SPEIGEL v. BUNTROCK
571 A.2d 767 (Del. Supr. 1990)
This is an appeal from an order of the Court of Chancery dismissing a derivative action filed by the plaintiff-appellant, Ted Spiegel ("Spiegel"), a shareholder of Waste Management, Inc. ("Waste Management"). In his complaint, Spiegel alleged that Dean L. Buntrock ("Buntrock"), Chairman of the Board of Directors and Chief Executive Officer of Waste Management; Jerry E. Dempsey ("Dempsey"), Vice Chairman; Peter H. Huizenga ("Huizenga"), Vice President and Secretary; and James E. Koenig ("Koenig"), Staff Vice President (collectively "management defendants"), improperly acquired stock in ChemLawn Corporation ("ChemLawn"), based upon inside information, during the two years immediately preceding Waste Management's tender offer for ChemLawn. Spiegel sought to compel the management defendants to account to Waste Management for the personal profits they made upon the sale of their ChemLawn stock.
[Following a demand by Spiegel that the corporation take action, the Waste Management board of directors
established a special committee of outside directors to investigate the matter. The committee concluded that it was not in the company's best interests to pursue the derivative action.]
A basic principle of the General Corportion Law of the State of Delaware is that directors, rather than
shareholders, manage the business and affairs of the corporation. "The exercise of this managerial power is
tempered by fundamental fiduciary obligations owed by the directors to the corporation and its shareholders." Kaplan v. Peat, Marwick, Mitchell & Co., 540 A.2d at 729. The decision to bring a lawsuit or to refrain from litigating a claim on behalf of a corporation is a decision concerning the management of the corporation. Consequently, such decisions are part of the responsibility of the board of directors.
Nevertheless, a shareholder may file a derivative action to redress an alleged harm to the corporation. The nature of the derivative action is twofold.
First, it is the equivalent of a suit by the shareholders to compel the corporation to sue. Second, it is a suit by the corporation, asserted by the shareholders on its behalf, against those liable to it.
In essence, it is a challenge to a board of directors' managerial power. Thus, by its very nature, "the derivative action impinges on the managerial freedom of directors." In fact, the United States Supreme Court has noted that the shareholder derivative action "could, if unrestrained, undermine the basic principle of corporate governance that the decisions of a corporationincluding the decision to initiate litigation-should be made by the board.of directors or the majority of shareholders." Daily Income Fund, Inc. v. Fox, 464 U.S. 523, 531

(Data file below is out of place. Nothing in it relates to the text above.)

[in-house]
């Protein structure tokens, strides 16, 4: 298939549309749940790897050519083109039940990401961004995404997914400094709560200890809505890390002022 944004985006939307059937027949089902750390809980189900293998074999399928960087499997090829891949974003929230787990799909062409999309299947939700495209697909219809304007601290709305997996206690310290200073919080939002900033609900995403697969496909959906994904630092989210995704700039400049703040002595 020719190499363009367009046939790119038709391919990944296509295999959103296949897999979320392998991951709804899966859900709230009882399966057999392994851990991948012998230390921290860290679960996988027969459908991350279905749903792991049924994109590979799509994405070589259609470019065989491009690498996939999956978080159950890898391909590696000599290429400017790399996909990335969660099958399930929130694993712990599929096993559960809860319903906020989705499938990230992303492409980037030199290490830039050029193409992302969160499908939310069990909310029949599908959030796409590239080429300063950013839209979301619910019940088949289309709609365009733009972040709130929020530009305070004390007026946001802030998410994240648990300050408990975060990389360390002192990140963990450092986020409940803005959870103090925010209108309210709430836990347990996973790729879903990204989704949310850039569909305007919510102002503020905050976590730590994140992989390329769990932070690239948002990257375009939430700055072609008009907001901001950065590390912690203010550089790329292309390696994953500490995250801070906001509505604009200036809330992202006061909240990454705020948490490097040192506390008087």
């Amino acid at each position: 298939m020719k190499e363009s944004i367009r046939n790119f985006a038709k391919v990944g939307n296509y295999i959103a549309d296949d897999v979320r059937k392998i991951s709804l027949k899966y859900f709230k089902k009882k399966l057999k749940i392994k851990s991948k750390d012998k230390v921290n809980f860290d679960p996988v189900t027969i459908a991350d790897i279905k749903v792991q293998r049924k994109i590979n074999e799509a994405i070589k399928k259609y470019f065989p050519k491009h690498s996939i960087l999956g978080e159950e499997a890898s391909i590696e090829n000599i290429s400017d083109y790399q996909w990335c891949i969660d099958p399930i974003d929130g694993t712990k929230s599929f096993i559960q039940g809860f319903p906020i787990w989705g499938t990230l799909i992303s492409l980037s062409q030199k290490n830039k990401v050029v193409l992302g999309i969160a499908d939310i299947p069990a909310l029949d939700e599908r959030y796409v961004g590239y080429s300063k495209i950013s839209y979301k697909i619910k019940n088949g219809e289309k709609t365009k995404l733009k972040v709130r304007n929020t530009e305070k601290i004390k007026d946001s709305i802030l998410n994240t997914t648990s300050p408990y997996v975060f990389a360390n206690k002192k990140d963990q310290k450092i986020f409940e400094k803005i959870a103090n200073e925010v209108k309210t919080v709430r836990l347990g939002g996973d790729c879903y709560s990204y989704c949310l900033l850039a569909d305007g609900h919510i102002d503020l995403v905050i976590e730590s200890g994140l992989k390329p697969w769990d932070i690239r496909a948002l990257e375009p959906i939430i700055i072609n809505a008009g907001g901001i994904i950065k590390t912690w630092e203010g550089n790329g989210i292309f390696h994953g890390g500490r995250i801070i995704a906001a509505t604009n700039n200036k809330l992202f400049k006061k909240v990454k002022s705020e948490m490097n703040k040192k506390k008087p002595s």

"Because the shareholders' ability to institute an action on behalf of the corporation inherently impinges upon the directors' power to manage the affairs of the corporation the law imposes certain prerequisites on a stockholder's right to sue derivatively." Kaplan v. Peat, Marwick, Mitchell & Co., 540 A.2d at 730. Chancery Court Rule 23.1 requires that shareholders seeking to assert a claim on behalf of the corporation must first
exhaust intracorporate remedies by making a demand on the directors to obtain the action desired, or to plead with particularity why demand is excused.
The purpose of the pre-suit demand is to assure that the stockholder affords the corporation the opportunity to address an alleged wrong without litigation, to decide whether to invest the resources of the corporation in litigation, and to control any litigation which does occur. "[Bly promoting this form of alternate dispute resolution, rather than immediate recourse to litigation, the demand requirement is a recognition of the fundamental precept that directors manage the business and affairs of corporations." Aronson v. Lewis, 473 A.2d at 812.
Since a conscious decision by a board of directors to refrain from acting may be a valid exercise of business judgment, "where demand on a board had been made and refused, [courts] apply the business judgment rule in reviewing the board's refusal to act pursuant to a stockholder's demand" to file a lawsuit. Id. at 813. The business judgment rule is a presumption that in making a business decision, not involving self-interest, the directors of a corporation acted on an informed basis, in good faith and in the honest belief that the action taken was in the best interests of the company. "The burden is on the party challenging the decision to establish facts rebutting th[is] presumption." Aronson v. Lewis, 473 A.2d at 812. Thus, the business judgment rule operates as a judicial acknowledgement of a board of directors' managerial perogatives.
In this case, the Court of Chancery found there was no material dispute that the Board, through its Committee, had "function[ed] effectively . . . in a way that fully satisfies the prerequisites for the application of the business judgment rule." Consequently, the Court of Chancery concluded that, in accordance with the business judgment expressed by the Board, through its Committee, Spiegel's derivative action had to be dismissed. We agree.